So when the Pharisees, the pastors of Jesus’s day who had all of the power, came to ask him whether or not divorce was sinful, they were looking for him to say something which might be grounds for some kind of charge against him, to imprison him, discredit him. It was a tense and dangerous situation. I’ve been in a very similar conversation before, and ironically, it was right outside this door, but long before I was a pastor here.

I was in seminary and working as an intern for something called Greer-Heard, which was basically a forum where the best Christian scholars we could find would sit in a room with the best non-Christian scholars we could find and have what was hopefully a really smart conversation about whatever the topic was that year. I was asked, that year, to drive the non-Christian scholar, a brilliant philosopher of science, and his wife was with him. I was supposed to get them from the airport, entertain them, and show them around town in the morning before the evening’s conversation. So I took them to the most interesting place I knew: the French Quarter.

As we walked and saw the sights, we chatted, got to know each other. I tried to talk science with him and understand his work, but he had pity on me and turned the conversation to more personal things, family, that sort of thing, and it came up that for both of them, this was their second marriage, and we were walking past the church. I pointed it out and told them one of my friends from seminary goes here (Adam). Then he asked a question, like the Pharisees did, which for me held a little danger in it. Of course he wasn’t going to throw me in jail if I got the answer wrong, but being a brilliant philosopher, he was extraordinarily able to make me feel like a fool, if he wanted to do so. The danger was in whether or not one of us should be ashamed.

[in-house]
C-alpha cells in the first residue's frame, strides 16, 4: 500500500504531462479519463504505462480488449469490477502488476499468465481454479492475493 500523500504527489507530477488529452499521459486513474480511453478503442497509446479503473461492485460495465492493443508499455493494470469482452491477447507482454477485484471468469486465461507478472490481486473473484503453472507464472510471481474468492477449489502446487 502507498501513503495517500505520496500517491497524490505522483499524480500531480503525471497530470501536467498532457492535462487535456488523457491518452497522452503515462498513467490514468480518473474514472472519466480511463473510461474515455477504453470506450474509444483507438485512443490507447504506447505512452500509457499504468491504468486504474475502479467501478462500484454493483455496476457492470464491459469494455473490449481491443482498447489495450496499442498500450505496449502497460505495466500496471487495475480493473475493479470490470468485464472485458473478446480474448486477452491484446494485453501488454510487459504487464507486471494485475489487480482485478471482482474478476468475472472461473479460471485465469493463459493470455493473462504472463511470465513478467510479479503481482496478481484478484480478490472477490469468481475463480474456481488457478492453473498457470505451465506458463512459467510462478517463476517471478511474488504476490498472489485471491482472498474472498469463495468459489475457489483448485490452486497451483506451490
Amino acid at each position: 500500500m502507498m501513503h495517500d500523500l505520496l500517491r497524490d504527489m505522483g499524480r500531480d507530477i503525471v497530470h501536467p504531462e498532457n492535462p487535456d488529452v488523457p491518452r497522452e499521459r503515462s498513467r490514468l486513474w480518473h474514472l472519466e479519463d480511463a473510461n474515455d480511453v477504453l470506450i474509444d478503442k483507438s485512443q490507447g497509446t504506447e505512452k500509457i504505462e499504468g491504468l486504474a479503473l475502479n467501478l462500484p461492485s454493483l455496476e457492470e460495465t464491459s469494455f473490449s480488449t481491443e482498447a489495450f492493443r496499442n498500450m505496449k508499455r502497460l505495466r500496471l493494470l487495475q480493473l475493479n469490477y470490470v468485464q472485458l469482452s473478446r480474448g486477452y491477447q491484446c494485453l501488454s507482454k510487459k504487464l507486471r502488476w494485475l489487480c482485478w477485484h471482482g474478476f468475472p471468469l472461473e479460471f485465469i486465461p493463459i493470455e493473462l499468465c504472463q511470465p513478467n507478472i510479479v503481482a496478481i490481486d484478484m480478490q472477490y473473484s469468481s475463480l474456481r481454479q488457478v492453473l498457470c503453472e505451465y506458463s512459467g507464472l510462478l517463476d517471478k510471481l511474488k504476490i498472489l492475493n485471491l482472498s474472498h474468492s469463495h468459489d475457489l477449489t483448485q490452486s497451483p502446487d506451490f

He asked, to test me, “Why do Christians consider divorce a sin?” Which is essentially the same question asked of Jesus in this text. I’ll stop my story there. We don’t need to know my answer, but we all need to hear Jesus’s answer this morning. I want to start by pointing out what he could have done. Jesus could have toed the party line, quoted Deuteronomy 24, and said, yes, of course you can divorce your wife if you’re not pleased with her. Or he could have gone the other way with it, like I’ve seen in many churches, use a messy divorce like a weapon to tell that person “I told you you were wrong for whatever you were doing.” Probably at least one of these Pharisees, these pastors, had been divorced, Jesus could have made him feel ashamed about how it ended, but he doesn’t.

Jesus starts talking about creation, before the fall, before sin enters in at all, before relationships are messy, or marriages are unhappy. This is before any children die, before any adultery, before any emotional or physical abuse. Jesus quotes Genesis, and the pastors quote Deuteronomy, but Jesus brings it back. There’s something in the creation story he really wants them to see. He says in v.8, “in the beginning, it was not so.” In the beginning, marriages didn’t fall apart.

Jesus is quoting Genesis to show the pastors the way marriage is meant to be, so that they can see how far divorce is from what marriage was created to be. Before sin entered the world, no wife displeased her husband, Adam cries out in the garden, “at last!” Before sin, there was no adultery, no doing things behind each other’s back, they were naked and unashamed. Before sin, there was no petty bickering, no bad choices, there was walking with truth, himself, in the light of the day and hearing from him what was right to think or do, which way to go, how to spend your days. And they were living everlastingly together, no death to do them part. And remember from Isaiah, sin is the distance between what is and what was meant to be.